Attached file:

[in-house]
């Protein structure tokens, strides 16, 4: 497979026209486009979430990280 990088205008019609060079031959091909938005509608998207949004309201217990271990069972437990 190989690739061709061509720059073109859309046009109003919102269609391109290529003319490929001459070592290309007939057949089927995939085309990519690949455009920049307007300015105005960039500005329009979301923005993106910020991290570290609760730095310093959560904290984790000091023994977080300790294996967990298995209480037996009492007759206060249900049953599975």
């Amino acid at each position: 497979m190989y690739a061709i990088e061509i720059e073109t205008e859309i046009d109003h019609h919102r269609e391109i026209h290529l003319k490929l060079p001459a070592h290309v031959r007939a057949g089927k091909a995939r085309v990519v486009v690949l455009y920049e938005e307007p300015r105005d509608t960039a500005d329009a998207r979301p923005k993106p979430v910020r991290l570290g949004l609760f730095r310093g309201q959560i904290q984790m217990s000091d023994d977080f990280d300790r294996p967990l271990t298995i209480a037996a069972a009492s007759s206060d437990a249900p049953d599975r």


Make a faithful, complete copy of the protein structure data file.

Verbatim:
[in-house]
């Protein structure tokens, strides 16, 4: 497979026209486009979430990280 990088205008019609060079031959091909938005509608998207949004309201217990271990069972437990 190989690739061709061509720059073109859309046009109003919102269609391109290529003319490929001459070592290309007939057949089927995939085309990519690949455009920049307007300015105005960039500005329009979301923005993106910020991290570290609760730095310093959560904290984790000091023994977080300790294996967990298995209480037996009492007759206060249900049953599975």
């Amino acid at each position: 497979m190989y690739a061709i990088e061509i720059e073109t205008e859309i046009d109003h019609h919102r269609e391109i026209h290529l003319k490929l060079p001459a070592h290309v031959r007939a057949g089927k091909a995939r085309v990519v486009v690949l455009y920049e938005e307007p300015r105005d509608t960039a500005d329009a998207r979301p923005k993106p979430v910020r991290l570290g949004l609760f730095r310093g309201q959560i904290q984790m217990s000091d023994d977080f990280d300790r294996p967990l271990t298995i209480a037996a069972a009492s007759s206060d437990a249900p049953d599975r």